It's more than just federal workers who are affected by the government shutdown. Many people who get government benefits are worried about certainty getting them for much longer. Businesses and organizations are doing what they can to help out.
Hundreds of people had to get their SNAP benefits renewed by noon on Tuesday. Only people who had to re-certify for February had to meet this early deadline, since the program is now running on reserve funds due to the shutdown.
The room was jam-packed with people trying to get in by 12.
"I'm 100 percent disabled, and I'd be up the creek without a paddle," said William Giddings, who was renewing his SNAP benefits.
The Mesa County Human Services Department said there were 900 people trying to renew their benefits, all processed in 48 hours.
"I think that Democrats and Republicans should come together and get this all done,” said Peter Chaney, who wants a solution.
A lot of people who were renewing their benefits said they did not get any notification about the deadline being moved up. The department said they sent information out and called people.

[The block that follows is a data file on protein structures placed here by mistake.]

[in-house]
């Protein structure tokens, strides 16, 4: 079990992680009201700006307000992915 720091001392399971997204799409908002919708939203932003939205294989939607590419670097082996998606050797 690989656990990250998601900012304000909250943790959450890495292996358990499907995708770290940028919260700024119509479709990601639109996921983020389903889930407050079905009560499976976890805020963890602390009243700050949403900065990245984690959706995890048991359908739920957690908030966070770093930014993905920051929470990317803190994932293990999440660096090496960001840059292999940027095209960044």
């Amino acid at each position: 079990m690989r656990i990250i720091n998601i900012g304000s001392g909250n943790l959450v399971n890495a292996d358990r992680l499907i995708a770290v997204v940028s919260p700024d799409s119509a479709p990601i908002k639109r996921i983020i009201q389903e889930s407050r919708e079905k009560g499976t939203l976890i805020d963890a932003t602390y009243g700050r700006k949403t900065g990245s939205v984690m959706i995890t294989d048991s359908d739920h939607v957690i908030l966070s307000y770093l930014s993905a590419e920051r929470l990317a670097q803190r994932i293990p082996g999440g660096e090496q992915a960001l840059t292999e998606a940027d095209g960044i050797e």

They said if people missed the noon deadline, they will still process the paperwork, it just isn't guaranteed.
Meanwhile, many furloughed workers have been wondering where the money will come from to pay their bills as the government shutdown continues. Alpine Bank is hoping to help out. They are giving out interest free loans to furloughed federal workers.
"I found it a little bit demeaning, and being in a position to ask for help…we don't think about that when we have a job," said Beth McBride, a furloughed BLM administrator who just took out a loan.
"I don't think this is really a political statement of any kind…we're just trying to help folks who really have nothing to do with the government shutdown," Clay Tufly, Regional President Alpine Bank Mesa County.
So far, Alpine Bank has issued loans for about 130 people across the state. Alpine Bank has done this in 2013 and the 1995/96 with other shutdowns.